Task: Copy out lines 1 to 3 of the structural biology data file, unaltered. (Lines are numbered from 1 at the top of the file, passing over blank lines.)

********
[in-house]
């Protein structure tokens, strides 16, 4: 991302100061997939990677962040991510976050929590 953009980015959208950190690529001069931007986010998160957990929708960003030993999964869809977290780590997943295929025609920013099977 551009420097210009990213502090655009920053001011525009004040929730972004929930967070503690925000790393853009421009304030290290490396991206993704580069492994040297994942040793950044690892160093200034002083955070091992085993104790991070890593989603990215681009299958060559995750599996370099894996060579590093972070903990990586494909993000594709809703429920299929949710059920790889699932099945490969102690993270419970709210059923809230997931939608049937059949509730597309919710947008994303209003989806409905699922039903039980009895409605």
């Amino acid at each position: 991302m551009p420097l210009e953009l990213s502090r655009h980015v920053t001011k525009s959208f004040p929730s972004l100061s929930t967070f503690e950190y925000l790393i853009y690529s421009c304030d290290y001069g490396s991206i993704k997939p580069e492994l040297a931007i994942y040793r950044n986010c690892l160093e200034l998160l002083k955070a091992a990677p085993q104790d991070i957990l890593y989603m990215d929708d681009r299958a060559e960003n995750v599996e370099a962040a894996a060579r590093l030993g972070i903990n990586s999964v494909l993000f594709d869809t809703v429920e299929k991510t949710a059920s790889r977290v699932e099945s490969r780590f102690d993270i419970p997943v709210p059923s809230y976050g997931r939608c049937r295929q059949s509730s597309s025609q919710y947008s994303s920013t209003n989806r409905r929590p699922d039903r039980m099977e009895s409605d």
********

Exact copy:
[in-house]
């Protein structure tokens, strides 16, 4: 991302100061997939990677962040991510976050929590 953009980015959208950190690529001069931007986010998160957990929708960003030993999964869809977290780590997943295929025609920013099977 551009420097210009990213502090655009920053001011525009004040929730972004929930967070503690925000790393853009421009304030290290490396991206993704580069492994040297994942040793950044690892160093200034002083955070091992085993104790991070890593989603990215681009299958060559995750599996370099894996060579590093972070903990990586494909993000594709809703429920299929949710059920790889699932099945490969102690993270419970709210059923809230997931939608049937059949509730597309919710947008994303209003989806409905699922039903039980009895409605």
């Amino acid at each position: 991302m551009p420097l210009e953009l990213s502090r655009h980015v920053t001011k525009s959208f004040p929730s972004l100061s929930t967070f503690e950190y925000l790393i853009y690529s421009c304030d290290y001069g490396s991206i993704k997939p580069e492994l040297a931007i994942y040793r950044n986010c690892l160093e200034l998160l002083k955070a091992a990677p085993q104790d991070i957990l890593y989603m990215d929708d681009r299958a060559e960003n995750v599996e370099a962040a894996a060579r590093l030993g972070i903990n990586s999964v494909l993000f594709d869809t809703v429920e299929k991510t949710a059920s790889r977290v699932e099945s490969r780590f102690d993270i419970p997943v709210p059923s809230y976050g997931r939608c049937r295929q059949s509730s597309s025609q919710y947008s994303s920013t209003n989806r409905r929590p699922d039903r039980m099977e009895s409605d």